Our focus in this chapter and the rest of the book is on nonlinear control of multiple time scale systems. From singular perturbation theory concepts detailed in Chapter 2 it is understood that the response of a two time scale system represented in the standard singularly perturbed form can be approximated by the reduced slow system provided the reduced fast system is uniformly asymptotically stabilizing. This model reduction technique has allowed engineers to develop control designs for two time scale systems using only the lower-order reduced slow system models. In the process of the control design, engineers often ignore the fast occurring phenomena captured by the reduced fast system. Let us elucidate this process and its shortcomings through the following simple system:

where *u* denotes the desired control variable to ensure the slow state *x* stabilizes about the origin and the fast state *z* of (3.1) always remains bounded. The singularly perturbed system in (3.1) is in standard form, and the algebraic equation 0 = −*z*^{2} + *uz* obtained by setting ∊ = 0 has two isolated manifold solutions *z*_{0} = 0 and *z*_{0} = *u*. Substituting these isolated roots in (3.1) and setting ∊ = 0 results in the following two well-defined reduced slow systems:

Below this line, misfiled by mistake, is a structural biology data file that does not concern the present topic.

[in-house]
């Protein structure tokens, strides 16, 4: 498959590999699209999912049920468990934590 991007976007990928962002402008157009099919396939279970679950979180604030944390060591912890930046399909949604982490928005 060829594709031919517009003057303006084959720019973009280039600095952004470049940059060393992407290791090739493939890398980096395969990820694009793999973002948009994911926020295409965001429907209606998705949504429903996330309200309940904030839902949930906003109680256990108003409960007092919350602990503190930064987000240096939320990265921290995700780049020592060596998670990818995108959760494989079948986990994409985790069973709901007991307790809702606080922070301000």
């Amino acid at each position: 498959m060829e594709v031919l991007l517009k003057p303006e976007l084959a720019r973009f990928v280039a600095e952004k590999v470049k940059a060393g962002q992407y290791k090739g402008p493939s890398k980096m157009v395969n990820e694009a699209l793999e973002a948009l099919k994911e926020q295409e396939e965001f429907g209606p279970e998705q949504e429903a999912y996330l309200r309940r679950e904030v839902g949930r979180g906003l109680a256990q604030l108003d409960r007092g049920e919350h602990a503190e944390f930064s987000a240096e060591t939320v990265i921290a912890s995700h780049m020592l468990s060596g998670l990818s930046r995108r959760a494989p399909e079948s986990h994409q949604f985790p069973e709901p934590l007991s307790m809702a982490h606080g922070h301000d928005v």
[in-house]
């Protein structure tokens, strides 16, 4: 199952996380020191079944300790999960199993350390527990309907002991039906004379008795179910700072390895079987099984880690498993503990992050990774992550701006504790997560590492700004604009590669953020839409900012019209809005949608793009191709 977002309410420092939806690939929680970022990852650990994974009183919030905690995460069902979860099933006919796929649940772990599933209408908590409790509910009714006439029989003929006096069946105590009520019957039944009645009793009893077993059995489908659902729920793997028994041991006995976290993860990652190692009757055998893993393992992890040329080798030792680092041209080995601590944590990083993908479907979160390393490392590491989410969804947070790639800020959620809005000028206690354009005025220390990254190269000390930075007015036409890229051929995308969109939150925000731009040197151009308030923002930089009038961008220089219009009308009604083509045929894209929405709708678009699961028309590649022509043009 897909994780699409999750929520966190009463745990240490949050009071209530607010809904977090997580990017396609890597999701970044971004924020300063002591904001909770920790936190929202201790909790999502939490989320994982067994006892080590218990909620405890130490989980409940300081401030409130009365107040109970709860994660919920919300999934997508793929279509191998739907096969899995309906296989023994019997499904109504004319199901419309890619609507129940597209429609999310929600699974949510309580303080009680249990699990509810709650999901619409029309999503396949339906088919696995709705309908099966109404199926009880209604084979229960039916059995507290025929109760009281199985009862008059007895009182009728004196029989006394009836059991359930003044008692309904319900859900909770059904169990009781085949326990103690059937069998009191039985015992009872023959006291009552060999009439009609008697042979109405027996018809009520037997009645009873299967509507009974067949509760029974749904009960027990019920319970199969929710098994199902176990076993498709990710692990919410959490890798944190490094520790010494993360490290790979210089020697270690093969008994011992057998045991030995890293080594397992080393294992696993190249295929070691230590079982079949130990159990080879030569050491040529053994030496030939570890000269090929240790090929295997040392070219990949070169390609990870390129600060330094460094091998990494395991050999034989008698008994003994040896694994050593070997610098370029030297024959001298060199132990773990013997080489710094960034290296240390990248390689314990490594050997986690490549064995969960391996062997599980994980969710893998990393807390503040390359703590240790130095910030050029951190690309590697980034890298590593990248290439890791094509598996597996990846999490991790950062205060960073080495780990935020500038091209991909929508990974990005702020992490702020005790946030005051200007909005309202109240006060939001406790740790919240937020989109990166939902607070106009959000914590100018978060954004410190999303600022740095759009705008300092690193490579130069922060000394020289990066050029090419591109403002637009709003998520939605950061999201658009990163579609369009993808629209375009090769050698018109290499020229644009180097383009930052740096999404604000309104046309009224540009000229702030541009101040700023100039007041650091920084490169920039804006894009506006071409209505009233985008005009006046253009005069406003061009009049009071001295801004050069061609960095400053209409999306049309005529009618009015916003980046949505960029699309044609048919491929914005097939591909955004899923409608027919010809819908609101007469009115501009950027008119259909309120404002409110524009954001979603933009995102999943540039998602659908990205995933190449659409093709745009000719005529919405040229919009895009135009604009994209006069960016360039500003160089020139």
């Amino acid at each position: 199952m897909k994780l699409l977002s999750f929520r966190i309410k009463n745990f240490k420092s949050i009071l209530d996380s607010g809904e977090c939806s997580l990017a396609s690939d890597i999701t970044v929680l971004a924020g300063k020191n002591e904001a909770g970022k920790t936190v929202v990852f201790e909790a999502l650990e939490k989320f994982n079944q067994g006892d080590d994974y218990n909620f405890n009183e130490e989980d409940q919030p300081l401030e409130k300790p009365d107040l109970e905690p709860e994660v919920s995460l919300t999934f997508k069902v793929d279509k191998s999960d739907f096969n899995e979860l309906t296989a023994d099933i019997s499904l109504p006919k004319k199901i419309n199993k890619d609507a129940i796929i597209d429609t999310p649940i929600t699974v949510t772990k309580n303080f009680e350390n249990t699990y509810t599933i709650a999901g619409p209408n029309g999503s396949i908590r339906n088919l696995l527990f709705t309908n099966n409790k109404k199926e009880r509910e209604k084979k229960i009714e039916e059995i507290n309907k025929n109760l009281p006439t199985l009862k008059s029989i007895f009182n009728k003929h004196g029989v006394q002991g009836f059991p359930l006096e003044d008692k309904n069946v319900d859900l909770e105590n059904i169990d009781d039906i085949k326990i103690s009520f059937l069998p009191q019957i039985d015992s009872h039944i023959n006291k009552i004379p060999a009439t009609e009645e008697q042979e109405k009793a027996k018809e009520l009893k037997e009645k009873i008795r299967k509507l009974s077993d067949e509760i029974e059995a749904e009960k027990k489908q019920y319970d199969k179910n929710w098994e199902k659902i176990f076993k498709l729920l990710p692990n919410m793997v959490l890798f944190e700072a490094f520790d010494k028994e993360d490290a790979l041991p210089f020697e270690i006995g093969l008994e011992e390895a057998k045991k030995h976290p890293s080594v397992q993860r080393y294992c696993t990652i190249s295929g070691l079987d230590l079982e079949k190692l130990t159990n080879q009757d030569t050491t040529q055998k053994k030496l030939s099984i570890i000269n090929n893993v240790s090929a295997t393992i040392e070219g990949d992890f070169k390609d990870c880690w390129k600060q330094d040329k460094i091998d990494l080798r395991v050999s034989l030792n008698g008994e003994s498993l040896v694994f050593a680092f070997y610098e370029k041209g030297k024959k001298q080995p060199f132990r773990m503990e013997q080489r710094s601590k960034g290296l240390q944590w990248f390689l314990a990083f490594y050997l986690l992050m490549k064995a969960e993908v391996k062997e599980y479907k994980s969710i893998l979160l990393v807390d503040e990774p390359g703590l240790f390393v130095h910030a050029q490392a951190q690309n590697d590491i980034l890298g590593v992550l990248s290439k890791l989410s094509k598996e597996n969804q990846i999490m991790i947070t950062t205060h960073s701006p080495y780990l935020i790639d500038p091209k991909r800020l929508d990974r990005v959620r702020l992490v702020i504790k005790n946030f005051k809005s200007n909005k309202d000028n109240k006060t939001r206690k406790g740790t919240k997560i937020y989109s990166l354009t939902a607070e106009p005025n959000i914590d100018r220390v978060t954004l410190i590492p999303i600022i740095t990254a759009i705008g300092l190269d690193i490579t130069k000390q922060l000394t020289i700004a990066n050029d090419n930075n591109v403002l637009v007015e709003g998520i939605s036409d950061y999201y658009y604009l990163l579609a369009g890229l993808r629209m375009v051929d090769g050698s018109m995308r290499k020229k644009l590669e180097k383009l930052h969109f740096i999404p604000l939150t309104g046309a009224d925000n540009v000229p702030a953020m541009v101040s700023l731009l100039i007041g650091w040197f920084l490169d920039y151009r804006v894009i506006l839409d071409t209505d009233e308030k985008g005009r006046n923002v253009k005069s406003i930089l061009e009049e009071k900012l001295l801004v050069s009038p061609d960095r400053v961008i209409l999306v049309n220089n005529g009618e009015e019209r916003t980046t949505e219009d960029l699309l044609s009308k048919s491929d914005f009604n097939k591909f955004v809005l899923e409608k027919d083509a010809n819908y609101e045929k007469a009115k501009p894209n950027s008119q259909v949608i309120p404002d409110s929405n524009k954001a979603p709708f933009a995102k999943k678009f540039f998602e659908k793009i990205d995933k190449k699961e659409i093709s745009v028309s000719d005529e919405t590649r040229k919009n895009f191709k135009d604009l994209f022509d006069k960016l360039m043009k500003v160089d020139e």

corresponding to *z*_{0} = 0 and

corresponding to *z*_{0} = *u*. Notice from a control standpoint only the reduced slow system given in (3.3) is of interest. In order to determine whether control of (3.3) alone guarantees stabilization of (3.1) let us examine whether *z*_{0} = *u* is an asymptotically stabilizing equilibrium of the reduced fast system (developed by writing (3.1) in the stretched time scale τ and setting ∊ = 0)